# Principles of Quantum Mechanics as Applied to Chemistry and Chemical Physics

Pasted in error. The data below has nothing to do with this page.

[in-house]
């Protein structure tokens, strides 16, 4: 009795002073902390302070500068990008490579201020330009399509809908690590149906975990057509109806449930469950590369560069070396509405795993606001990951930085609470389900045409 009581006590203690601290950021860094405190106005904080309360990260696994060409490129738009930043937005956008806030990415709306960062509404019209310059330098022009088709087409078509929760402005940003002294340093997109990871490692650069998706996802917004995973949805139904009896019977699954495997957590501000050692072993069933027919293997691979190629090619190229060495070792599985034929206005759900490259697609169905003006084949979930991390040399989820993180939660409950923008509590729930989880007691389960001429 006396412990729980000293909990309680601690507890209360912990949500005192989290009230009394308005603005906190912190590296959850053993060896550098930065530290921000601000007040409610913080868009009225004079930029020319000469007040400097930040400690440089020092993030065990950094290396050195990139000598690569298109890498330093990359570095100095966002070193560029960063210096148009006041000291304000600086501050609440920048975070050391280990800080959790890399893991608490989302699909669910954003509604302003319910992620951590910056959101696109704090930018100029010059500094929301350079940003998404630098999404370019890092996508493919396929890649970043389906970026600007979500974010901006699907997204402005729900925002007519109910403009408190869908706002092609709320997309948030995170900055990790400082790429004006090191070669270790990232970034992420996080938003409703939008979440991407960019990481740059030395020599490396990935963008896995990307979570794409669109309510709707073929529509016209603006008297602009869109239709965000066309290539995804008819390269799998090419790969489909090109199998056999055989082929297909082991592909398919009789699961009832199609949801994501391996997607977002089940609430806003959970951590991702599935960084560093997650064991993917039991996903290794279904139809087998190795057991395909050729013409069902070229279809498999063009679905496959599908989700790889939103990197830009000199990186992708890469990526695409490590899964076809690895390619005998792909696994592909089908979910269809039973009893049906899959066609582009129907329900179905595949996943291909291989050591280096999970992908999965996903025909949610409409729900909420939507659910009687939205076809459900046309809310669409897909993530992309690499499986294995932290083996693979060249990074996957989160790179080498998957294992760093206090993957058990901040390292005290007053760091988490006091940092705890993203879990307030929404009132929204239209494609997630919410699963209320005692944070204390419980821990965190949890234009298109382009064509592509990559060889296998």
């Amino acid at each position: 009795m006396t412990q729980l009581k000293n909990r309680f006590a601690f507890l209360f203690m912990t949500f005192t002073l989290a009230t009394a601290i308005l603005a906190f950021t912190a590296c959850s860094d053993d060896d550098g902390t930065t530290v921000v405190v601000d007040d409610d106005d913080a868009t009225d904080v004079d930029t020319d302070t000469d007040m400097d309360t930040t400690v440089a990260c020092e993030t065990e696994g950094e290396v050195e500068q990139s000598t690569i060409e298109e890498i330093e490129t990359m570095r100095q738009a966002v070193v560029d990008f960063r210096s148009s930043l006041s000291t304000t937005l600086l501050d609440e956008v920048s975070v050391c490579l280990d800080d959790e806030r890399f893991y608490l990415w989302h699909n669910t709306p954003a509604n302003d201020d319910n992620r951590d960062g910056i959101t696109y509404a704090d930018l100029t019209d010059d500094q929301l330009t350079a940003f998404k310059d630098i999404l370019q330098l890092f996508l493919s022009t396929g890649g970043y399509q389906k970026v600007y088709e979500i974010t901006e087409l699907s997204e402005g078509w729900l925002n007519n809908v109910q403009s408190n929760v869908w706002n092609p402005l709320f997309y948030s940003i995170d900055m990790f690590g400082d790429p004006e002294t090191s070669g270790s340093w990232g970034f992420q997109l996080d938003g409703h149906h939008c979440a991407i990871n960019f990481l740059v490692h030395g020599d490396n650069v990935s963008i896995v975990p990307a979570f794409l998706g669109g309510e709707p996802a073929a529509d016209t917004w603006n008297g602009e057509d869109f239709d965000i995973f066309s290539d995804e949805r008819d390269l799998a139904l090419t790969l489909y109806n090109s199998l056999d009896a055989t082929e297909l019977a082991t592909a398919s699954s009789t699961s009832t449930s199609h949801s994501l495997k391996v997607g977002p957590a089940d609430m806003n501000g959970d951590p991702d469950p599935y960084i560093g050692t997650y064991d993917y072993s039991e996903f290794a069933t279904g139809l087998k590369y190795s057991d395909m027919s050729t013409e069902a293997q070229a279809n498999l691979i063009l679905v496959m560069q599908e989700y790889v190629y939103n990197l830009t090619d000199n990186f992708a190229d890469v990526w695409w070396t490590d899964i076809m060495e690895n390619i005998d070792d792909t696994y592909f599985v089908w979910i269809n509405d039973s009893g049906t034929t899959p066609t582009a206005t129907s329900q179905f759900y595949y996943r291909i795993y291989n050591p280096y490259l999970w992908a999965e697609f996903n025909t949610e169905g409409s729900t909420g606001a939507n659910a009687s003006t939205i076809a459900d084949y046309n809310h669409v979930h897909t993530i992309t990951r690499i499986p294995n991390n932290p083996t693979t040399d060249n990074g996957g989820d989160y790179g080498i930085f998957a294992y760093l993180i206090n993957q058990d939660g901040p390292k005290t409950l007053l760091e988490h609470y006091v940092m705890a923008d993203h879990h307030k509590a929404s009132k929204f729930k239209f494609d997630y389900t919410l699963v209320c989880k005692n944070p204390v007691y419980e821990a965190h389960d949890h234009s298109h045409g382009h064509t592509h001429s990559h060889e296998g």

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need to determine the coefficients c1, c2 such that B^\u142i âi\u142i, that is c1B^\u142i1 c2B^\u142i2 âi(c1\u142i1 c2\u142i2) If we take the scalar product of this equation first with \u142i1 and then with \u142i2, we obtain c1(B11 ÿ âi) c2 B12 0 c1 B21 c2(B22 ÿ âi) 0 where we have introduced the simplified notation Bjk \ufffd h\u142ij j B^\u142iki These simultaneous linear homogeneous equations determine c1 and c2 and have a non-trivial solution if the determinant of the coefficients of c1, c2 vanishes B11 ÿ âi B12 B21 B22 ÿ âi \ufffd\ufffd\ufffd\ufffd \ufffd\ufffd\ufffd\ufffd 0 or â2i ÿ (B11 B22)âi B11 B22 ÿ B12 B21 0 This quadratic equation has two roots â(1)i and â (2) i , which lead to two corresponding sets of constants c (1) 1 , c (1) 2 and c (2) 1 , c (2) 2 . Thus, there are two distinct functions \u142(1)i and \u142 (2) i 78 General principles of quantum theory \u142(1)i c(1)1 \u142i1 c(1)2 \u142i2 \u142(2)i c(2)1 \u142i1 c(2)2 \u142i2 which satisfy the relations B^\u142(1)i â(1)i \u142(1)i B^\u142(2)i â(2)i \u142(2)i and are, therefore, simultaneous eigenfunctions of the commuting operators A^ and B^. This analysis can be extended to three or more operators. If three operators A^, B^, and C^ have a complete set of simultaneous eigenfunctions, then the argument above shows that A^ and B^ commute, B^ and C^ commute, and A^ and C^ commute. Furthermore, the converse is also true. If A^ commutes with both B^ and C^, and B^ commutes with C^, then the three operators possess simultaneous eigenfunctions. To show this, suppose that the three operators commute with one another. We know that since A^ and B^ commute, they possess simultaneous eigenfunctions \u142i such that A^\u142i Æi\u142i B^\u142i âi\u142i We next operate on each of these expressions with C^, giving C^A^\u142i A^(C^\u142i) C^(Æi\u142i) Æi(C^\u142i) C^B^\u142i B^(C^\u142i) C^(âi\u142i) âi(C^\u142i) Thus, the function C^\u142i is an eigenfunction of both A^ and B^ with eigenvalues Æi and âi, respectively. If Æi and âi are non-degenerate, then there is only one eigenfunction \u142i corresponding to them and the function C^\u142i is proportional to \u142i C^\u142i ªi\u142i and, consequently, A^, B^, and C^ possess simultaneous eigenfunctions. For degenerate eigenvalues Æi and/or âi, simultaneous eigenfunctions may be constructed using a procedure parallel to the one described above for the doubly degenerate two-operator case. We note here that if A^ commutes with B^ and B^ commutes with C^, but A^ does not commute with C^, then A^ and B^ possess simultaneous eigenfunctions, B^ and C^ possess simultaneous eigenfunctions, but A^ and C^ do not. The set of simultaneous eigenfunctions of A^ and B^ will differ from the set for B^ and C^. An example of this situation is discussed in Chapter 5. 3.5 Simultaneous eigenfunctions 79 In some of the derivations presented in this section, operators need not be hermitian. However, we are only interested in the properties of hermitian operators because quantum mechanics requires them. Therefore, we have implicitly assumed that all the operators are hermitian and we have not bothered to comment on the parts where hermiticity is not required. 3.6 Hilbert space and Dirac notation This section introduces the basic mathematics of linear vector spaces as an alternative conceptual scheme for quantum-mechanical wave functions. The concept of vector spaces was developed before quantum mechanics, but Dirac applied it to wave functions and introduced a particularly useful and widely accepted notation. Much of the literature on quantum mechanics uses Dirac\u2019s ideas and notation. A set of complete orthonormal functions \u142i(x) of a single variable x may be regarded as the basis vectors of a linear vector space of either finite or infinite dimensions, depending on whether the complete set contains a finite or infinite number of members. The situation is analogous to three-dimensional cartesian space formed by three orthogonal unit vectors. In quantum mechanics we usually (see Section 7.2 for an exception) encounter complete sets with an infinite number of members and, therefore, are usually concerned with linear vector spaces of infinite dimensionality. Such a linear vector space is called a Hilbert space. The functions \u142i(x) used as the basis vectors may constitute a discrete set or a continuous set. While a vector space composed of a discrete set of basis vectors is easier to visualize (even if the space is of infinite dimensionality) than one composed of a continuous set, there is no mathema- tical reason to exclude continuous basis vectors from the concept of Hilbert space. In Dirac notation, the basis vectors in Hilbert space are called ket vectors or just kets and are represented by the symbol j\u142ii or sometimes simply by jii. These ket vectors determine a ket space. When a ket j\u142ii is multiplied by a constant c, the result c j\u142ii jc\u142ii is a ket in the same direction as j\u142ii; only the magnitude of the ket vector is changed. However, when an operator A^ acts on a ket j\u142ii, the result is another ket jöii jöii A^j\u142ii jA^\u142ii In general, the ket jöii is not in the same direction as j\u142ii nor in the same direction as any other ket j\u142 ji, but rather has projections along several or all basis kets. If an operator A^ acts on all kets j\u142ii of the basis set, and the resulting set of kets jöii jA^\u142ii are orthonormal, then the net result of the 80 General principles of quantum theory operation is a rotation of the basis set j\u142ii about the origin to a new basis set jöii. In the situation where A^ acting on j\u142ii gives a constant times j\u142ii (cf. equation (3.5)) A^j\u142ii jA^\u142ii Æij\u142ii the ket jA^\u142ii is along the direction of j\u142ii and the kets j\u142ii are said to be eigenkets of the operator A^. Although the expressions A^j\u142ii and jA^\u142ii are completely equivalent, there is a subtle distinction between them. The first, A^j\u142ii, indicates the operator A^ being applied to the ket j\u142ii. The quantity jA^\u142ii is the ket which results from that application. Bra vectors The functions \u142i(x) are, in general, complex functions. As a consequence, ket space is a complex vector space, making it mathematically necessary to introduce a corresponding set of vectors which are the adjoints of the ket vectors. The adjoint (sometimes also called the complex conjugate transpose) of a complex vector is the generalization of the complex conjugate of a complex number. In Dirac notation these adjoint vectors are called bra vectors or bras and are denoted by h\u142ij or hij. Thus, the bra h\u142ij is the adjoint j\u142iiy of the ket j\u142ii and, conversely, the ket j\u142ii is the adjoint h\u142ijy of the bra h\u142ij j\u142iiy h\u142ij h\u142ijy j\u142ii These bra vectors determine a bra space, just as the kets determine ket space. The scalar product or inner product of a bra höj and a ket j\u142i is written in Dirac notation as höj\u142i and is defined as höj\u142i ö\ufffd(x)\u142(x) dx The bracket (bra-c-ket) in höj\u142i provides the names for the component vectors. This notation was introduced in Section 3.2 as a shorthand for the scalar product integral. The scalar product of a ket j\u142i with its corresponding bra h\u142j gives a real, positive number and is the analog of multiplying a complex number by its complex conjugate. The scalar product of a bra h\u142 jj and the ket jA^\u142ii is expressed in Dirac notation as h\u142 jjA^j\u142ii or as h jjA^jii. These scalar products are also known as the matrix elements of A^ and are sometimes denoted by Aij. To every ket in ket space, there corresponds a bra in bra space. For the ket 3.6 Hilbert space and Dirac notation 81 cj\u142ii, the corresponding bra is c\ufffdh\u142ij. We can also write cj\u142ii as jc\u142ii, in which case the corresponding bra is hc\u142ij, so that hc\u142ij c\ufffdh\u142ij For every linear operator A^ that transforms j\u142ii in ket space into jöii jA^\u142ii, there is a corresponding linear operator A^y in bra